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Genetic diversity and phylogeography of wild-sown and cultivated coconuts (Cocos nucifera L.)

Gunn B.F., Crisp M., Baudouin L., Olsen K.M.. 2011. In : IBC2011. XVIII International Botanical Congress, 23-30 July 2011, Melbourne, Australia. s.l. : s.n., p. 600-600. International Botanical Congress. 18, 2011-07-23/2011-07-30, Melbourne (Australie).

The coconut (Cocos nucifera L.) is a pantropical strand plant, colonizing sandy insular beaches in the humid tropics. Cocos is a monotypic genus in the Cocoseae tribe (18/ca. 200 spp.) within the Arecaceae family. Phylogenetic studies support its sister relationship to Syagrus, a Neotropical genus, sharing a common ancestor about 35 MYBP, though the crown group age of Cocos is about 11 MYBP. Fossil evidence indicates that members of the Cocos lineage were present in South America, India, New Zealand and Australia. Coconuts are adapted to drift-dispersal by ocean currents; however, human activities both historically and today have also aided its spread and impacted its phenotypic and genetic structure. Coconuts are traditionally classified as 'Talls' or 'Dwarfs' based on tree habit. Morphological examination reveal two predominant fruit types, attributed to Polynesian terminology: niu kafa are characterized by their elongated, triangular fruits with large proportion of fibrous husk and niu vai, whose fruits are rounded with large proportion of liquid endosperm. The niu kafa form is interpreted as the naturally evolved coconut, under natural selection for dissemination by sea currents whilst the niu vai form evolved from domestication under human selection for greater volume of delicious coconut water. Here we investigate the genetic diversity of coconuts, the impact of domestication, introgression and the taxonomic implications for this species. We used polymorphic microsatellite markers on 1322 coconut samples representing phenotypic and genetic variation worldwide to examine the geographical location of the center(s) of domestication and its progenitors. Bayesian analyses of population structure revealed two major subpopulations corresponding to the Pacific and Indo-Atlantic oceanic regions. Haplotype networks based on chloroplast and nuclear markers are used as a complementary dataset to examine the coconut's phylogeography. (Texte intégral)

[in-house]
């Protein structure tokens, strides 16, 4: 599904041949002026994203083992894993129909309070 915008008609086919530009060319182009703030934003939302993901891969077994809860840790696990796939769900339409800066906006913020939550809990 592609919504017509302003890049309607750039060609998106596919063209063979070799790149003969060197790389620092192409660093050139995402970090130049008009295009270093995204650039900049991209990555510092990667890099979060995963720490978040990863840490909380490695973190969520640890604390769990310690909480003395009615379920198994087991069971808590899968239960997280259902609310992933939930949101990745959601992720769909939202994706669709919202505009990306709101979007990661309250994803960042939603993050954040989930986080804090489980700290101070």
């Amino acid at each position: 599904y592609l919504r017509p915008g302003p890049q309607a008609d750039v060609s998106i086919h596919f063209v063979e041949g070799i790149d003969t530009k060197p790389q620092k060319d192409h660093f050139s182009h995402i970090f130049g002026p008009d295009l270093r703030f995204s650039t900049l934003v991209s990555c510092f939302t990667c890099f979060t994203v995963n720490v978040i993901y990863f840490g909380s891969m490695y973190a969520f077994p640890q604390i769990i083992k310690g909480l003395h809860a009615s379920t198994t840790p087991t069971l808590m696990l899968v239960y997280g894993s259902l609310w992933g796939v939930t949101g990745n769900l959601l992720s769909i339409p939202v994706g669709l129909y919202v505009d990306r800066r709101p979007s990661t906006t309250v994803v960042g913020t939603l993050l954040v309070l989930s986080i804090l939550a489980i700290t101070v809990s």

Mots-clés : cocos nucifera; variation génétique; phylogénie; distribution géographique; océanie; océan pacifique; amérique du sud; inde; australie; nouvelle-zélande

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